“You’ve seen me, I come and stand at every door
Then you’ve seen me, I always leave with less than I had before
Then you’ve seen me, bet I can make you smile when the blood, it hits the floor
Tell me, friend, can you ask for anything more?
Tell me can you ask for anything more? ”
We couldn’t have asked for anything more Logan! As I walked back from the theatre late night, these lines from the Golden Globe winning song written by the Boss, Bruce Springsteen for the movie The Wrestler, inadvertently played on my mind. The Wolverine has been the grappler all through the years, fighting the malefactors and his inner demons which have made him believe that ‘bad things happen to people I care about’. His is a story which has been as much about the curse of the superpowers bestowed on him as has been about the high octane bludgeoning of the enemy which we have come to expect. For 17 years and 9 movies, the Wolverine has been the enigmatic and recluse X-man who has gone through a physical transformation to a more wizened still aloof warrior. Knowing that this will be the last time we will see Hugh Jackman portray this iconic character attached sentiments to it. And what a swan song it is! Characters don’t retire, actors do, yet if there was one character-actor combination which deserved a farewell, Logan is the one. Hugh Jackman, like Christopher Reeves as Superman, will always be the Wolverine/Logan. And by the way, the creators of the movie have done away with referring to him by the Wolverine moniker. A conscious decision to delineate the more low profile limo driver avatar of Logan in this movie as against the surly and ruthless claw wielding killing machine in the earlier installments.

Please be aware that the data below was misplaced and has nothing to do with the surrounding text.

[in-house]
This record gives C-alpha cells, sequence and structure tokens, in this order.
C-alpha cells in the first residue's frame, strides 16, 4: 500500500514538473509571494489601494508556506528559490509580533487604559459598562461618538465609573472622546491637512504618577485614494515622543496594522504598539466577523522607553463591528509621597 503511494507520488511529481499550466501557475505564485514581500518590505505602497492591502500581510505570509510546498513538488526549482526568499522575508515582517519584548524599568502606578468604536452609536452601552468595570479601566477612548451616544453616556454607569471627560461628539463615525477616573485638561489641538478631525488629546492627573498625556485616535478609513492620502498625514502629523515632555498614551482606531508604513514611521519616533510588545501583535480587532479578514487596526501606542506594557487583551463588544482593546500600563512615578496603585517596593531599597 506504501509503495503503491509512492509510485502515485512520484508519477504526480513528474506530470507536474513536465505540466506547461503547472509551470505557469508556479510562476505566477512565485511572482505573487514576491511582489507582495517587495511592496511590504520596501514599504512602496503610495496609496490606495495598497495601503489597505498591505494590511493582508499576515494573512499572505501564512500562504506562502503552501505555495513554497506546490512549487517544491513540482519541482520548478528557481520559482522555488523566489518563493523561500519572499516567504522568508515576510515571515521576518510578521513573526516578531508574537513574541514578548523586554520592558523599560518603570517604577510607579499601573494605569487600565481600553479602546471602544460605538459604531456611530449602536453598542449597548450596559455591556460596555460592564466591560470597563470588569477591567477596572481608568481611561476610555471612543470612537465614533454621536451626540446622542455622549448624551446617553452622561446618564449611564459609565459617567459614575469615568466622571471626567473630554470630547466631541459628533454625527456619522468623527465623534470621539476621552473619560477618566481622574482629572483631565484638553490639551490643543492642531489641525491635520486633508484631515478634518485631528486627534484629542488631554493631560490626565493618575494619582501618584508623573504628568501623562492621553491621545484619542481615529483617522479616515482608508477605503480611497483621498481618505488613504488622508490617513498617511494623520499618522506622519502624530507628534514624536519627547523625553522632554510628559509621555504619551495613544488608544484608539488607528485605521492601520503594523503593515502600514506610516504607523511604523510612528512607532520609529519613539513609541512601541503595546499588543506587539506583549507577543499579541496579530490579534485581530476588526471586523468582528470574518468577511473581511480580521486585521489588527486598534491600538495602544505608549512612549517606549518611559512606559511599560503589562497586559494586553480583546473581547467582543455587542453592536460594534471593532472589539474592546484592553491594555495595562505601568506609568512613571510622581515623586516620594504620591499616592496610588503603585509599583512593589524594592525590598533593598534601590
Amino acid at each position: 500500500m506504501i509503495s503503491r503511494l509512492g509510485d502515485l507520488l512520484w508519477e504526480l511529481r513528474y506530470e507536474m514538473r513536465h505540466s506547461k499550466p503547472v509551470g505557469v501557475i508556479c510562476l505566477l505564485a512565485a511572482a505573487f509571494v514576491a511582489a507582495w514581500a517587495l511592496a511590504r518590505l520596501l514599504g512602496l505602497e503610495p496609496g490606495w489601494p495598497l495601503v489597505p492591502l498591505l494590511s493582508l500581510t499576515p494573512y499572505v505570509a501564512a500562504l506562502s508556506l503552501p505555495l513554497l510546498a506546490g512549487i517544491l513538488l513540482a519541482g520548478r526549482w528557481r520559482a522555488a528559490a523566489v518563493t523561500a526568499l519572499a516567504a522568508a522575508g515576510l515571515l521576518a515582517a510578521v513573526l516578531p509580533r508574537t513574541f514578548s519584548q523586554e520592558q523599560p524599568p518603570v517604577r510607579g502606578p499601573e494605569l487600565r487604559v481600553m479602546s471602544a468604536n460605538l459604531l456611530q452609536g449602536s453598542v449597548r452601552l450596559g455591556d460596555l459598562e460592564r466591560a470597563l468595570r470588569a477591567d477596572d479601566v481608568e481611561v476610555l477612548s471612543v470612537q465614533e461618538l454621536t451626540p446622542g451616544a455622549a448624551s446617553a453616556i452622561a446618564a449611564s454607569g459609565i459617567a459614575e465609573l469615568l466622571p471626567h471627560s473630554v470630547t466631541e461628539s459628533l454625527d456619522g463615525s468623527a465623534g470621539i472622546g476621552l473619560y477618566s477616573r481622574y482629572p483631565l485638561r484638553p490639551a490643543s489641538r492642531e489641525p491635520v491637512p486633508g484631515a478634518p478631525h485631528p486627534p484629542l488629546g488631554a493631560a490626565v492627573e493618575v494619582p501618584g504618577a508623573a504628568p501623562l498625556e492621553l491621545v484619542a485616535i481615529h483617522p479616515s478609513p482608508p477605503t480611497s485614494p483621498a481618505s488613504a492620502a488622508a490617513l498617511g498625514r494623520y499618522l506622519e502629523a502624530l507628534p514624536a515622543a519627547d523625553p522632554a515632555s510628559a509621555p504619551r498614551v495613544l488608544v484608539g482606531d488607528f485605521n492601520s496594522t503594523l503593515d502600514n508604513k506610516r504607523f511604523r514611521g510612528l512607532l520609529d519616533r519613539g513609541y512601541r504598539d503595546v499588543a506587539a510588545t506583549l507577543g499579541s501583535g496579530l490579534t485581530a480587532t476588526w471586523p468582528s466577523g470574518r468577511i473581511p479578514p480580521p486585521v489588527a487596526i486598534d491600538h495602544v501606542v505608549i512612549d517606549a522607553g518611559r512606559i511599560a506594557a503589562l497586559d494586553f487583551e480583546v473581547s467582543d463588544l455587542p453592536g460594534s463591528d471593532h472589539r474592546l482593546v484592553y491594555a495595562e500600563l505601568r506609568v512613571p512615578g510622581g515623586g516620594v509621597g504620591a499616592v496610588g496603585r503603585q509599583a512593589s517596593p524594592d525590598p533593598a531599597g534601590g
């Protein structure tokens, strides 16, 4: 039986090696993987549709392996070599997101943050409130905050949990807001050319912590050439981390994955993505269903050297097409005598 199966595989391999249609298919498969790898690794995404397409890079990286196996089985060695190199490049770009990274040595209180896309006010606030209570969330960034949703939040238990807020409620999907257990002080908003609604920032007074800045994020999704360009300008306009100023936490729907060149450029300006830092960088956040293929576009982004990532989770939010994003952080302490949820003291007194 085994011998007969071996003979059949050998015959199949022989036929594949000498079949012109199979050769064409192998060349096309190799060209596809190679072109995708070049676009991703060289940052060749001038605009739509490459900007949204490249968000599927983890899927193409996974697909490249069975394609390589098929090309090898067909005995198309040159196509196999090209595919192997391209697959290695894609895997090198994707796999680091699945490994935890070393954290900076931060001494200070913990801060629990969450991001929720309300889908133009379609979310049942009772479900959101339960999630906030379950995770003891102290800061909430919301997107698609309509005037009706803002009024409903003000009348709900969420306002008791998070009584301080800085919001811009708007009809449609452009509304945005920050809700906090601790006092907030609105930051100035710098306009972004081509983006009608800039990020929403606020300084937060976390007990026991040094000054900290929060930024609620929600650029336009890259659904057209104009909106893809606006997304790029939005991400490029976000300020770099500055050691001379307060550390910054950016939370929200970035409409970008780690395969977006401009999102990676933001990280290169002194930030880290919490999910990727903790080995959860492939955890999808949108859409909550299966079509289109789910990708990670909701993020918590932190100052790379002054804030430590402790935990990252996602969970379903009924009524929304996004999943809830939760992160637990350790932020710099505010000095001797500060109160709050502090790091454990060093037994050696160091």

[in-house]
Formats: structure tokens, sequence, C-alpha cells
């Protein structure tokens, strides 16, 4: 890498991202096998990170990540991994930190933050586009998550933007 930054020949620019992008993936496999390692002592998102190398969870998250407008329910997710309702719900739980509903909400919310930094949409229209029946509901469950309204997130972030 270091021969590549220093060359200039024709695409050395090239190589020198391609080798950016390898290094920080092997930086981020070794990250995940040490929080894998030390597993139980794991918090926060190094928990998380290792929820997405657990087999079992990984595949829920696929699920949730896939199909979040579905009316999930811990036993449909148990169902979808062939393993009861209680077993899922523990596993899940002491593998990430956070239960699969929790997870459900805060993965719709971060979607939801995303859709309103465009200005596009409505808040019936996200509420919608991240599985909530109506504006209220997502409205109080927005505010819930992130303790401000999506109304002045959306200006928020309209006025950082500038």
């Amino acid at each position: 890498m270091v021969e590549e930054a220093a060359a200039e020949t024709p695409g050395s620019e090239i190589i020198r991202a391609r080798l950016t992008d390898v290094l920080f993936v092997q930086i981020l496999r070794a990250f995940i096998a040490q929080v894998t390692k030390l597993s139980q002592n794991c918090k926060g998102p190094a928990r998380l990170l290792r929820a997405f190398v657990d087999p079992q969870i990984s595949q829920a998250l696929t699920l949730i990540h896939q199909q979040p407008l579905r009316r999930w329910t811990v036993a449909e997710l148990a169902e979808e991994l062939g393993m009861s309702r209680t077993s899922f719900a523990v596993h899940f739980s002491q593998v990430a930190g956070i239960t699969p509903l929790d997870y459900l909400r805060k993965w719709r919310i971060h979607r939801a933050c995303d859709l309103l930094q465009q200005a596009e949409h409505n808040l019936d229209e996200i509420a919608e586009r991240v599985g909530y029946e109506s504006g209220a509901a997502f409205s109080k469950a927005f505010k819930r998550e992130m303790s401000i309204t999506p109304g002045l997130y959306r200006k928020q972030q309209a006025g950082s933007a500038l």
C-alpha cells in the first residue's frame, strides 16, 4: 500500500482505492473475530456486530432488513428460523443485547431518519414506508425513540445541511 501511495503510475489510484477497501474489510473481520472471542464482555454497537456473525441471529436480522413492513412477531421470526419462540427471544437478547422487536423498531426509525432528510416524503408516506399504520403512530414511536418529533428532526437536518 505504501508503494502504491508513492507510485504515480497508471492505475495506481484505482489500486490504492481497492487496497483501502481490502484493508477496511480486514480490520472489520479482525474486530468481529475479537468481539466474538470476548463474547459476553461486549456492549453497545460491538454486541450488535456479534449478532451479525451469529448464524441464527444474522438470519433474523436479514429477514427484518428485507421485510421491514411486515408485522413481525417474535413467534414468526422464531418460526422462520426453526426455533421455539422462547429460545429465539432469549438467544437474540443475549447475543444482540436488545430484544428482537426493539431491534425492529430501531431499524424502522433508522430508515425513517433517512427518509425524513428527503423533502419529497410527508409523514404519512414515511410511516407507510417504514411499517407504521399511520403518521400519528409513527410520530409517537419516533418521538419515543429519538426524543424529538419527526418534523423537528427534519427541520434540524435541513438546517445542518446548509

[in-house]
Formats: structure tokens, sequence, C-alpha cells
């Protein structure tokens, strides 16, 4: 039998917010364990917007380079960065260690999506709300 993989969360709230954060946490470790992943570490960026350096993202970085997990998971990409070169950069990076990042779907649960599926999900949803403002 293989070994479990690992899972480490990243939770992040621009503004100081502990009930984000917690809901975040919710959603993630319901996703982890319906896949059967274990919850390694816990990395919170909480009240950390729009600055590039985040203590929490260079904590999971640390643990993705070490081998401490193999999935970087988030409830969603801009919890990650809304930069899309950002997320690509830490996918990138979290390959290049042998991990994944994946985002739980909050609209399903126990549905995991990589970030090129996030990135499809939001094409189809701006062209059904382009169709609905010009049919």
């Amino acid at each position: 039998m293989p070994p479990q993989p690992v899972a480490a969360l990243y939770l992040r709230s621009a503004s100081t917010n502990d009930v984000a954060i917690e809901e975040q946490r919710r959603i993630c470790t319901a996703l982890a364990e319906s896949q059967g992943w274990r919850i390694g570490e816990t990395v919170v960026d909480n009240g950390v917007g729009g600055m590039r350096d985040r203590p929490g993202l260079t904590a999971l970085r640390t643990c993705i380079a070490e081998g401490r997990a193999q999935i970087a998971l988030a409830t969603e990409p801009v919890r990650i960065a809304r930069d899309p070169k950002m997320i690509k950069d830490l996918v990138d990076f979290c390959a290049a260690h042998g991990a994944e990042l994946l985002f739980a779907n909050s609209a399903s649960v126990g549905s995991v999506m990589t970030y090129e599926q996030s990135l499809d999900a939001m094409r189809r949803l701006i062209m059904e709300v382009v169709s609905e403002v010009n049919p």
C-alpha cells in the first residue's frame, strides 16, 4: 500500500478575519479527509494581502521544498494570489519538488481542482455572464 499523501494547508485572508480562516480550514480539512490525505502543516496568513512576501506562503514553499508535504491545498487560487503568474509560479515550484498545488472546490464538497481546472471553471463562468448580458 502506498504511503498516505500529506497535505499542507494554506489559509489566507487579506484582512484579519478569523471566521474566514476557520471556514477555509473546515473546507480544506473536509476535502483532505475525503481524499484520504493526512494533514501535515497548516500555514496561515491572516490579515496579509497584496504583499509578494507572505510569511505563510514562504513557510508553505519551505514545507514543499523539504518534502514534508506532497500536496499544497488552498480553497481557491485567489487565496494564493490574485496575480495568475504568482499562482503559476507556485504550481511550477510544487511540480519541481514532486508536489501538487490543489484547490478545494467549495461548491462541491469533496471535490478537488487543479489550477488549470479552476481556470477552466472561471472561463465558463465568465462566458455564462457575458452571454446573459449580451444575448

Logan is a paradigm shift in how superhero movies are made. For much of the movie, you’ll not even feel it’s a comic book superhero film. It is a buddy road trip movie in parts, an awkward yet touching father-daughter story at it’s heart and an emotional story of a man’s internal fights in a pre-apocalyptic set up for his kind in general. It is as if the creative heads behind this movie made a conscious effort to give a fresh direction to the genre in the very last movie in the franchise for Hugh Jackman. If the other franchises in the genre nod in agreement and work on making superheroes more humane, we all know who blazed a trail. Our Wolverine, as he has always done.
Director James Mangold, who had directed The Wolverine earlier borrows inspiration from the western classic Shane and Logan seems to be an ode to the 1953 film. In one of the many tender moments of the movie, we see Logan, the child mutant Laura (Dafne Keen, who impresses with her childlike charm and a badass killer act) and Prof Charles Xavier (Patrick Stewart) sitting in a hotel room watching Shane on TV as Prof Xavier introduces the classic to Laura. As Laura listens to the climatic talk between the dad and son where he explains why he has to leave town for the safety of all in the valley, we see the child in Laura showing signs of emotions. For a director of a comic book movie, these kind of scenes are saddled with heavy risk factor. But kudos to the commitment of Mangold, he weaves in few amazing tender moments which are interspersed with hand to hand combat scenes which we have come to expect of Logan. And there lies the beauty of Logan. You make a story believable and a character humane, and it suddenly resonates well with the audience.